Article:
No free movement of trucks along entire Ukrainian-Polish border


Kyiv and Warsaw are negotiating a solution to the ongoing border blockade by Polish farmers, as there is no free movement of trucks at any crossing, Ukraine’s Deputy Agriculture Minister Taras Vysotskyi said on air on Feb. 21.

Polish farmers launched a new wave of protests on the border in early February in response to Ukrainian agricultural imports to the EU and in opposition to the Green Deal. The situation escalated on Feb. 20, when protesters restricted the traffic even further and, in one incident, dumped Ukrainian grain on railway tracks.

“Yesterday (on Feb. 20), all checkpoints on the Ukrainian-Polish border were blocked. At some checkpoints, protests were announced for one day,” Vysotskyi said.

“But in general, there is very limited movement, and it is currently impossible to deliver basic agricultural products across the Ukrainian-Polish border. Unfortunately, free movement has not been restored at any checkpoint.”

Six crossings remain blocked by Polish farmers: Yahodyn-Dorohusk, Uhryniv-Dolhobychuv, Zosin-Ustyluh, Rava-Ruska-Hrebenne, Medyka-Shehyni, and Korczowa-Krakovets.

According to Vysotskyi, the most critical situation remains at the Yahodyn-Dorohusk and the Korczowa-Krakovets crossings. At Dorohusk, the protesters have blocked all kinds of cargo completely, including humanitarian and perishable goods, Ukrinform reported.

The two key demands by Polish farmers include higher subsidies and the postponement of the Green Deal, which aims to halve pesticide use, lower fertilizer use, and drastically reduce greenhouse gas emissions by 2030.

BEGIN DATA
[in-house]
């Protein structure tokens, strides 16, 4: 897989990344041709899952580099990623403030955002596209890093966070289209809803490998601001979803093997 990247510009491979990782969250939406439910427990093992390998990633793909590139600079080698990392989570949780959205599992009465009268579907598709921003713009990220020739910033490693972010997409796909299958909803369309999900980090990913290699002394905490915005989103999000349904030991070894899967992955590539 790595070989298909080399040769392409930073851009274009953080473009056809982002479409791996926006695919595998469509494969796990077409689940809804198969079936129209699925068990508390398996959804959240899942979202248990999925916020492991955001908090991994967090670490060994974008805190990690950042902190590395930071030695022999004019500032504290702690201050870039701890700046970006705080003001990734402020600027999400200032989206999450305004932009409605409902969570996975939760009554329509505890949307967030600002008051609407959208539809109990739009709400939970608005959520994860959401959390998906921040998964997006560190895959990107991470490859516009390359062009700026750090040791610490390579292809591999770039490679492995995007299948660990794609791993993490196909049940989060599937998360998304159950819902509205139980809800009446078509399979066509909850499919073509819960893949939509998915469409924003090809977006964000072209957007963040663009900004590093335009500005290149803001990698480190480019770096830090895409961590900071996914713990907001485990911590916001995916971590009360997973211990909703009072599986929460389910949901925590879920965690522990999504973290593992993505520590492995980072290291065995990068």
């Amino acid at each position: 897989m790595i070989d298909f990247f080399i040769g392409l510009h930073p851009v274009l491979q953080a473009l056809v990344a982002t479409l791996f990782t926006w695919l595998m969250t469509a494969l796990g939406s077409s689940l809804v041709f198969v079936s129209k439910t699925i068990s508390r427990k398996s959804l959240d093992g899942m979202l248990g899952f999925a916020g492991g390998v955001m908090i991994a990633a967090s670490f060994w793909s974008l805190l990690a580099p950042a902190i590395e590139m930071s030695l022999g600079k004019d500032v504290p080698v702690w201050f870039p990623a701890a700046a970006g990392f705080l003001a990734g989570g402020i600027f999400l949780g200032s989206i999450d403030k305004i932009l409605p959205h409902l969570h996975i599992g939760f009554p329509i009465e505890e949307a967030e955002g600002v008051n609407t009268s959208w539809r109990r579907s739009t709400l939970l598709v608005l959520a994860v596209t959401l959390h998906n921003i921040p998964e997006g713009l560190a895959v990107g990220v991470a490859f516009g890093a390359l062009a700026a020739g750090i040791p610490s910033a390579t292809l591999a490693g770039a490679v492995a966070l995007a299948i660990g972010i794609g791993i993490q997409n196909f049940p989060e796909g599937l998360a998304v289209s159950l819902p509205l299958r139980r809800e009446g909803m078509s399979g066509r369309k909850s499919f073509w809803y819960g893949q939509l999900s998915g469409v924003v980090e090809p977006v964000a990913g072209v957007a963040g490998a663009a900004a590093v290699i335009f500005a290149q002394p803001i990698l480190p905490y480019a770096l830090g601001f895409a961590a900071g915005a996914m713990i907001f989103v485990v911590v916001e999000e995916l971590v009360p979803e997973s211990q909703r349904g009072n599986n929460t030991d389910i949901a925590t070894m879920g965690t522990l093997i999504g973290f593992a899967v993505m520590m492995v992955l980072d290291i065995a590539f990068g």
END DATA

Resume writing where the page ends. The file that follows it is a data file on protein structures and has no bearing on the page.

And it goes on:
Read also: Polish farmers dump grain from train at Ukraine border crossing

Polish Agriculture Deputy Minister Michal Kolodziejczak said that the Polish and Ukrainian agriculture ministers would hold talks on Feb. 21 to discuss exports to Poland and see if an agreement can be reached.

“The ball is in Ukraine’s court,” Kolodziejczak said, noting that if the talks fail, Warsaw may introduce further restrictions on Ukrainian goods. Warsaw has previously banned imports of grain and several other Ukrainian agricultural products.

Vysotskyi noted that Ukraine has ceased exporting certain critical products to Poland and will maintain the measure until the end of 2024. For the following harvests, Kyiv wants to introduce a licensing system that would effectively limit exports to Poland and prevent disruptions to the Polish market.

Polish Agriculture Minister Czeslaw Siekierski voiced hope that an agreement between the two countries could be reached in March.

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